What Are the Implications of North Carolina Legislating Against Peer-reviewed Science on Sea-level Rise

Ask a Scientist - July 2012

In a nearly unprecedented move, the North Carolina Senate recently voted to prohibit agencies and towns from using the latest scientific data on sea-level rise in coastal management decisions. The state’s house of representatives dialed back the proposal, but the bill—now adopted by both chambers—still refuses to accept a peer-reviewed scientific report commissioned by the state and prevents enactment of building standards and other rules that incorporate protections against rising sea levels until 2016. Union of Concerned Scientists’ Senior Staff Writer Seth Shulman sat down for a Q & A session with Gretchen Goldman, an analyst in the Scientific Integrity Program, to discuss the story and its implications.


SS: Did the North Carolina Senate really try to legislate what science could be used for protecting its own coastal communities?

GG: Yes. The bill in question, available here (pdf), specified that the state’s predictions about sea-level rise shall be made only by a single authorized state agency and “shall only be determined using historical data” gathered since the year 1900. Perhaps even more dramatically, the bill prohibited this agency from making anything other than linear extrapolations from this historical data in its determinations. That means the latest scientific evidence—predicting substantially increased sea-level rise in the future, such as from melting polar ice caps—could not be taken into consideration. After considerable public ridicule, the state house and senate reached a compromise that still represents a partial victory for the anti-science crowd. Like the initial senate bill, it still rejects the findings of a $5 million, peer-reviewed scientific report on the subject and requires the state commission that authorized it to go back to the drawing board and do a new study that won’t be completed until at least 2016.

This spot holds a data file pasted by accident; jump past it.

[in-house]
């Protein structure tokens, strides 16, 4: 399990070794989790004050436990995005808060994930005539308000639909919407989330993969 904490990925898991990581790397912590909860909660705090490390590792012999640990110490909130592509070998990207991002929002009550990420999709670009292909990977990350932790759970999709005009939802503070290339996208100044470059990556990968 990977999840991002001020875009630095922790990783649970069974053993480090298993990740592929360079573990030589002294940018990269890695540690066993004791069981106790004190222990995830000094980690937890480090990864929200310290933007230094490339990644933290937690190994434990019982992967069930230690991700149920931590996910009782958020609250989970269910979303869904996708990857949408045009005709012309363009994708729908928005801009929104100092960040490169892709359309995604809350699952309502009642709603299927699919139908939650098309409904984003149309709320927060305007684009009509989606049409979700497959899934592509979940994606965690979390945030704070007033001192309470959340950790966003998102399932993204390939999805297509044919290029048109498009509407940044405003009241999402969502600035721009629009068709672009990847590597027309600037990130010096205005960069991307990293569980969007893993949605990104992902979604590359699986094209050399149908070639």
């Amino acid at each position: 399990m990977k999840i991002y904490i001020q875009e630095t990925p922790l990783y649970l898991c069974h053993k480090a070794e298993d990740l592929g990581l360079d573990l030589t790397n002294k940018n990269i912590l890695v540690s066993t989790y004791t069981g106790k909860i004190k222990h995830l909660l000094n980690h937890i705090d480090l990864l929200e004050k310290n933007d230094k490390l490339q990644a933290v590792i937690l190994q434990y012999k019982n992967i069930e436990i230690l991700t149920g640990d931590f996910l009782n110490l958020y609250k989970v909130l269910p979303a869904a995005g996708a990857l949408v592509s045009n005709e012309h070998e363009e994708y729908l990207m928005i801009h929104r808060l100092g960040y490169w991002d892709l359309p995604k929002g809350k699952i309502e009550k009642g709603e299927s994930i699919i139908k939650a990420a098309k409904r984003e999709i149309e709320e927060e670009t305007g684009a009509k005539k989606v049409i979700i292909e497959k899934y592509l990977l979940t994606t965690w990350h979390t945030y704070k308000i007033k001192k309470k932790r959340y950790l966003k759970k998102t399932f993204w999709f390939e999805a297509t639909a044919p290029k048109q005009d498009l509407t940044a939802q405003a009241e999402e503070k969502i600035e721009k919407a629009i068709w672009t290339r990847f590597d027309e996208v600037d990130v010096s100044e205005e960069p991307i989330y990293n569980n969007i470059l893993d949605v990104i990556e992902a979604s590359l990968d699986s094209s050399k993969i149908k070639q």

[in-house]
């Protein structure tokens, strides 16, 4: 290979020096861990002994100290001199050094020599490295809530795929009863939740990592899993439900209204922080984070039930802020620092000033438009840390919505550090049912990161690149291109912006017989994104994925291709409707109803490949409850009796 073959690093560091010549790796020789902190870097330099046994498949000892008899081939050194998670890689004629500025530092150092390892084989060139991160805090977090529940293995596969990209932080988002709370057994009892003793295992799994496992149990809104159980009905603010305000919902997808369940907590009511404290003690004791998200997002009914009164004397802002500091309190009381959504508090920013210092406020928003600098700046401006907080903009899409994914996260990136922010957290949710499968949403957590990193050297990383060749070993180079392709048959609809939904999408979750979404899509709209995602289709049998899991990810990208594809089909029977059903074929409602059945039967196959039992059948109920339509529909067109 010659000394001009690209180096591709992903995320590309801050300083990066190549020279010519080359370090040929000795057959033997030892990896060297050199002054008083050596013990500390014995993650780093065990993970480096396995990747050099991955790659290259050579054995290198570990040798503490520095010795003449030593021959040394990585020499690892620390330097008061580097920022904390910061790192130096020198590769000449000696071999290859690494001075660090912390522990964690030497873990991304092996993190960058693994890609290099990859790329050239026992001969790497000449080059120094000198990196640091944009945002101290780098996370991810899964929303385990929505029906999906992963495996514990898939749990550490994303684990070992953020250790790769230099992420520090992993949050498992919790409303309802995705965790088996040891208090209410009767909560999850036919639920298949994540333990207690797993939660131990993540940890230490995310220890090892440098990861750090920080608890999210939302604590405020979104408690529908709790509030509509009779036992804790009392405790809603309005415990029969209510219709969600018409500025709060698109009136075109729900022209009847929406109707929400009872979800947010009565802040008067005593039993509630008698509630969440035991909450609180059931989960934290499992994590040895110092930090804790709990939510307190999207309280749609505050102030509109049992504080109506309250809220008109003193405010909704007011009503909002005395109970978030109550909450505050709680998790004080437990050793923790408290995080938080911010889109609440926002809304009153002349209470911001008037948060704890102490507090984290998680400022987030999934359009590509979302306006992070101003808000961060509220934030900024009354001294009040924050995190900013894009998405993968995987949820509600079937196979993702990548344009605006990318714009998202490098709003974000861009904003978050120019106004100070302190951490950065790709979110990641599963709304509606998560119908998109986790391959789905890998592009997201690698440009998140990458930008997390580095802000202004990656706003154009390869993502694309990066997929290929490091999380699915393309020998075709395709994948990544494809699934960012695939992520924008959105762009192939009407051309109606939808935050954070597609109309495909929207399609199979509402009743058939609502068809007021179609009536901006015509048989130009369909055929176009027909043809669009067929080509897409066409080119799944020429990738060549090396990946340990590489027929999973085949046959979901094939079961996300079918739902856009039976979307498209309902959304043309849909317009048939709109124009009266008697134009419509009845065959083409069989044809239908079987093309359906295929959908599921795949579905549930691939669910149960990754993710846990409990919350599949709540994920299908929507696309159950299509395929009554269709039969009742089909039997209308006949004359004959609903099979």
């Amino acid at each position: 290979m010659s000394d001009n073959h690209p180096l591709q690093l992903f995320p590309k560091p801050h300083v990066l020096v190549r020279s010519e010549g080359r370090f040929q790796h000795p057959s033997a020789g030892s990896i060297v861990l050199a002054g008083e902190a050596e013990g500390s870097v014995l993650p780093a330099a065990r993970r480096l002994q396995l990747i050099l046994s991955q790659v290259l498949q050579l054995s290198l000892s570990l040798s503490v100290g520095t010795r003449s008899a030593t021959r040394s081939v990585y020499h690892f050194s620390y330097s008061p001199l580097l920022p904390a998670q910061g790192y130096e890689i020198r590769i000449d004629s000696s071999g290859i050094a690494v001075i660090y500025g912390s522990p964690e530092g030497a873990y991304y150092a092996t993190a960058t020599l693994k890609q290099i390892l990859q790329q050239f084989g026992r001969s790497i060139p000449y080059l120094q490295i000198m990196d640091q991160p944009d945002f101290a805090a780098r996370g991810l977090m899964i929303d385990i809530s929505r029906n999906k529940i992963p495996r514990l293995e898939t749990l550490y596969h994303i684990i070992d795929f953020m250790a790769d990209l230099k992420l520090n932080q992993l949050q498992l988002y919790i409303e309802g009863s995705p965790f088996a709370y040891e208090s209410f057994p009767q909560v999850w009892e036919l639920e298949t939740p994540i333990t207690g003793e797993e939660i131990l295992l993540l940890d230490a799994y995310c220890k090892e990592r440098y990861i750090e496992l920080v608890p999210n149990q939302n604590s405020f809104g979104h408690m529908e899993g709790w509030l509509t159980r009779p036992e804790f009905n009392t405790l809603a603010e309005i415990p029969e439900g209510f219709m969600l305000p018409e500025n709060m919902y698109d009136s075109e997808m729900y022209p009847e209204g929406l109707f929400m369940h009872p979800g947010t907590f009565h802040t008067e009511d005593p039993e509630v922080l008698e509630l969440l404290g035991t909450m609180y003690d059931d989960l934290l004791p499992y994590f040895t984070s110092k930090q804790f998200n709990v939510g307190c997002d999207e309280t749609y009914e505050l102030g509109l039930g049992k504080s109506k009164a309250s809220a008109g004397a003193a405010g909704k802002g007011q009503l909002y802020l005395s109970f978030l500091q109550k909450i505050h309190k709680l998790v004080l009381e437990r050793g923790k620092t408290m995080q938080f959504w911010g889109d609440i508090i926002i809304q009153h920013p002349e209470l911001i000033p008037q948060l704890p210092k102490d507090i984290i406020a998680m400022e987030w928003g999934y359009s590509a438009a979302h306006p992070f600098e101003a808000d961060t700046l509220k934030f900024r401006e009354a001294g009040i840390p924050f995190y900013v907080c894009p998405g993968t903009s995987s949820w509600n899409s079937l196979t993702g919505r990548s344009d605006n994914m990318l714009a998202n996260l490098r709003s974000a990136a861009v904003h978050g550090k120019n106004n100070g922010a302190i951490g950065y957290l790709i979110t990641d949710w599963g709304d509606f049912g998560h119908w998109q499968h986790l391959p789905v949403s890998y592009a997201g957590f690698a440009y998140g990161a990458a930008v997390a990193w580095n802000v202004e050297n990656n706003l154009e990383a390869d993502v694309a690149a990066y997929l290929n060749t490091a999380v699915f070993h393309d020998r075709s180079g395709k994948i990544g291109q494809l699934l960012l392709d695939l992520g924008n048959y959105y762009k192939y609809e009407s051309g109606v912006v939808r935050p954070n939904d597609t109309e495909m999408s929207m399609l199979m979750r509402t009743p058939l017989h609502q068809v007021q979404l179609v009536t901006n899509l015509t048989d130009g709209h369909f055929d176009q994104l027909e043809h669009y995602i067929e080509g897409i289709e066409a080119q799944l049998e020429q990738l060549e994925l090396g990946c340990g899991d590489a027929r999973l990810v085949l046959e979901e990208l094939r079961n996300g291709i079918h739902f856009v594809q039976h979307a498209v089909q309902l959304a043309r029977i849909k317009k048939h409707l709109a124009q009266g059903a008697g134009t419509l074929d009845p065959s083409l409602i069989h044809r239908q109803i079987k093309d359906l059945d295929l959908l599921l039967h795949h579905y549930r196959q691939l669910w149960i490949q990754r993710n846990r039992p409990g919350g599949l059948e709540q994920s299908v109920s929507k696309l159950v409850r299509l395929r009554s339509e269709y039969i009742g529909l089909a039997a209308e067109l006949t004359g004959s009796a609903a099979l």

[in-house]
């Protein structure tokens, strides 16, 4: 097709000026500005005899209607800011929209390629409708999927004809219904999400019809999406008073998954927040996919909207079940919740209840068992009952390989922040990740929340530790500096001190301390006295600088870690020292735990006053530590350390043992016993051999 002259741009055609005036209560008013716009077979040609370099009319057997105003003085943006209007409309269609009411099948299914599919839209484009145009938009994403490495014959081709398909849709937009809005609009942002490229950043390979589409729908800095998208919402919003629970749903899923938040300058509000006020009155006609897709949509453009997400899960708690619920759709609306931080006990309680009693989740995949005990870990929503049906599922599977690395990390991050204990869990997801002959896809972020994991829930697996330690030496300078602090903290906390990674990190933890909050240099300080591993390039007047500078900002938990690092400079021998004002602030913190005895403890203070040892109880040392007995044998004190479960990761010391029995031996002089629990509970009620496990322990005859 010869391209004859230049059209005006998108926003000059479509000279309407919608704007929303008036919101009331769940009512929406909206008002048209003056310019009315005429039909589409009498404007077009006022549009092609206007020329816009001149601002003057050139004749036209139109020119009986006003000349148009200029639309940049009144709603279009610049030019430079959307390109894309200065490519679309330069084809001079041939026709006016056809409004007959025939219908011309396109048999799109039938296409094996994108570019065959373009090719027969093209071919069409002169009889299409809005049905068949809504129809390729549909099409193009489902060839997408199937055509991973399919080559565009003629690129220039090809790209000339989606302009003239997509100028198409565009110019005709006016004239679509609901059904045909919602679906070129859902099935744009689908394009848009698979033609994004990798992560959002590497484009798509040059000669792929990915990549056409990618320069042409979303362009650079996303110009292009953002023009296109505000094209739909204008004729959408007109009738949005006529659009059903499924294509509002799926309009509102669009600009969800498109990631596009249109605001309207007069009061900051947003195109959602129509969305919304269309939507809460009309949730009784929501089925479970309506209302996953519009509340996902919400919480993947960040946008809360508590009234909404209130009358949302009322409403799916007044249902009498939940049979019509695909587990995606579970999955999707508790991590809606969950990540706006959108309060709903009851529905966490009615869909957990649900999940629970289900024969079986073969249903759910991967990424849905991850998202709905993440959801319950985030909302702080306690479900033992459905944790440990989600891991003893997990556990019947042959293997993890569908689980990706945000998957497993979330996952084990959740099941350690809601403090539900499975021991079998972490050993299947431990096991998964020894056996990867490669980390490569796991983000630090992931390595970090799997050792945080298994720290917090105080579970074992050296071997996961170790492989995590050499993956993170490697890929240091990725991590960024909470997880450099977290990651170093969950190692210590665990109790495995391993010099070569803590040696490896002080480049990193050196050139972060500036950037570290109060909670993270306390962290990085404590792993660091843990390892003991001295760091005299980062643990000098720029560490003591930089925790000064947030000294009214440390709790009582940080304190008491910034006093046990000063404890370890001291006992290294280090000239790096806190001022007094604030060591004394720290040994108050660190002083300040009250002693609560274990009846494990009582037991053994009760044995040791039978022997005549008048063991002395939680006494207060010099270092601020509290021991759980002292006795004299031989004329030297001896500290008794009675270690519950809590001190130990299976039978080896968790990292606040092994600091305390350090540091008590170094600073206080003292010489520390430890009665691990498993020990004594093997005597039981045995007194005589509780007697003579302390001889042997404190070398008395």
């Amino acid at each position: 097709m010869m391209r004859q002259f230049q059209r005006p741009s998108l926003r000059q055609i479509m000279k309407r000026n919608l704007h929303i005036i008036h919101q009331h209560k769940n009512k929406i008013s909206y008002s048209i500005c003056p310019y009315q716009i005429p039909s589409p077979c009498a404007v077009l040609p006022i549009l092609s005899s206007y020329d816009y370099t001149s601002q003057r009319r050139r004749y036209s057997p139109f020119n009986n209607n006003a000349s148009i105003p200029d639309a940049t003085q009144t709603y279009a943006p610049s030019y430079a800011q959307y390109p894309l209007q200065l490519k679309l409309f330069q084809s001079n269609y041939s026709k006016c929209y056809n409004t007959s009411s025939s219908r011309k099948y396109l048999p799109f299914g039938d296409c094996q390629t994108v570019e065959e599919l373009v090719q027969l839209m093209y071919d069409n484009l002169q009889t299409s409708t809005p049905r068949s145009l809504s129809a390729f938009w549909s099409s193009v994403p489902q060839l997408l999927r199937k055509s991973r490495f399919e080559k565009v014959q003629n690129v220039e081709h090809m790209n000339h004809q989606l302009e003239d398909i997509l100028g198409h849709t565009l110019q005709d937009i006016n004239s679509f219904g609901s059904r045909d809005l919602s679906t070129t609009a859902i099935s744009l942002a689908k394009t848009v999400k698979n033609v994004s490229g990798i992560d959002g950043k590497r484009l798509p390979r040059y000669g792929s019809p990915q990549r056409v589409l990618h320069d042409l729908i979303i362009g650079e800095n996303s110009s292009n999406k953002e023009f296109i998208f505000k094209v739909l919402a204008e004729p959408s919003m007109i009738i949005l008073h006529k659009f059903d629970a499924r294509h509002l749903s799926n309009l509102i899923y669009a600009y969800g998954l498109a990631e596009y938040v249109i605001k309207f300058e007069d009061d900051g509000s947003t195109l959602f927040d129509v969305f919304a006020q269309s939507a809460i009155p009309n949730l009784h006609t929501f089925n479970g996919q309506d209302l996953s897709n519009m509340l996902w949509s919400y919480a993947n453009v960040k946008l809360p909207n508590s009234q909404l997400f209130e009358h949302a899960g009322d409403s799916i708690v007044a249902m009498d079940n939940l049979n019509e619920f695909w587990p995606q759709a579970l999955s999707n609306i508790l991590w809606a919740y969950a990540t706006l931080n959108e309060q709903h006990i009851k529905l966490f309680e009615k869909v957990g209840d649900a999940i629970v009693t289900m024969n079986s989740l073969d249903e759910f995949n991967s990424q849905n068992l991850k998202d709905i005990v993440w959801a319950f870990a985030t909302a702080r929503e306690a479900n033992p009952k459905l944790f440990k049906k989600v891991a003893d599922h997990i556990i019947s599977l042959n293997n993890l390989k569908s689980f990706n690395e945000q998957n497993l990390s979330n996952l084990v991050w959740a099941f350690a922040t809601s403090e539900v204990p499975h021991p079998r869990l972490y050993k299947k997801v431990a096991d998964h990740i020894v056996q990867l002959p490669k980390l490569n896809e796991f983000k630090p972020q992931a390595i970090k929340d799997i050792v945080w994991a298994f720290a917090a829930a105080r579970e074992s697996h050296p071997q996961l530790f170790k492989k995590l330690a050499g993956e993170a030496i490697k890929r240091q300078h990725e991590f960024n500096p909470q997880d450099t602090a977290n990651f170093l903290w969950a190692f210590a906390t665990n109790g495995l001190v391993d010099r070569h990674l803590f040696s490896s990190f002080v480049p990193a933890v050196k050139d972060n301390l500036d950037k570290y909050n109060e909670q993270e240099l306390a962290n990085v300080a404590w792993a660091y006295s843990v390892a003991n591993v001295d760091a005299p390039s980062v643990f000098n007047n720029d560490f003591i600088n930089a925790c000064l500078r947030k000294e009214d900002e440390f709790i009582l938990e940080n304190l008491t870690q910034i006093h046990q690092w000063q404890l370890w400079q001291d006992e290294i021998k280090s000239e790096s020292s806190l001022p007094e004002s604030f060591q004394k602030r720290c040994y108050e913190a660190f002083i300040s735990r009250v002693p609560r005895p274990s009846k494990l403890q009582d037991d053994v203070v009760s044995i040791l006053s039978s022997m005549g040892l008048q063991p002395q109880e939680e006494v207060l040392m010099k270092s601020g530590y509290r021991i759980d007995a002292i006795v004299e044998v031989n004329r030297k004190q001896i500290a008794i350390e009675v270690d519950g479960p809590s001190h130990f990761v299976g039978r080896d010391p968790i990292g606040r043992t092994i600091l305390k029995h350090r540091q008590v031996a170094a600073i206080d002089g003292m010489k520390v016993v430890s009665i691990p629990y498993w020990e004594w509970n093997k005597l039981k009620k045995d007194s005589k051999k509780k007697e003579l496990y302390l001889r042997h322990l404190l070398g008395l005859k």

SS: The idea of politicians dictating what science can be used sounds downright un-American. 

GG: What’s particularly notable about this incident is the direct and unabashed interference in the science related to a vital environmental and public health issue for the state. What led to the vote is that North Carolina had received funding from the Federal Emergency Management Agency (FEMA) to look at the coastal impact of rising sea level. A panel of scientists and environmental experts drew upon the latest scientific evidence, citing some 16 pertinent studies in a report (pdf) with the admittedly alarming recommendation that the state ought to prepare for a sea-level rise of some 39 inches by the year 2100. That recommendation was a conservative estimate based on the best available science. The senate’s response was this really remarkable and unfortunate attempt to “legislate away” what the science is telling us. Another way to understand this incident is that this bill actually would have prevented the state from using the scientific process to inform policies related to sea-level rise. And that does run counter to the values of most Americans. 

SS: Wouldn’t North Carolina legislators want to use the best science available to protect their coastal communities?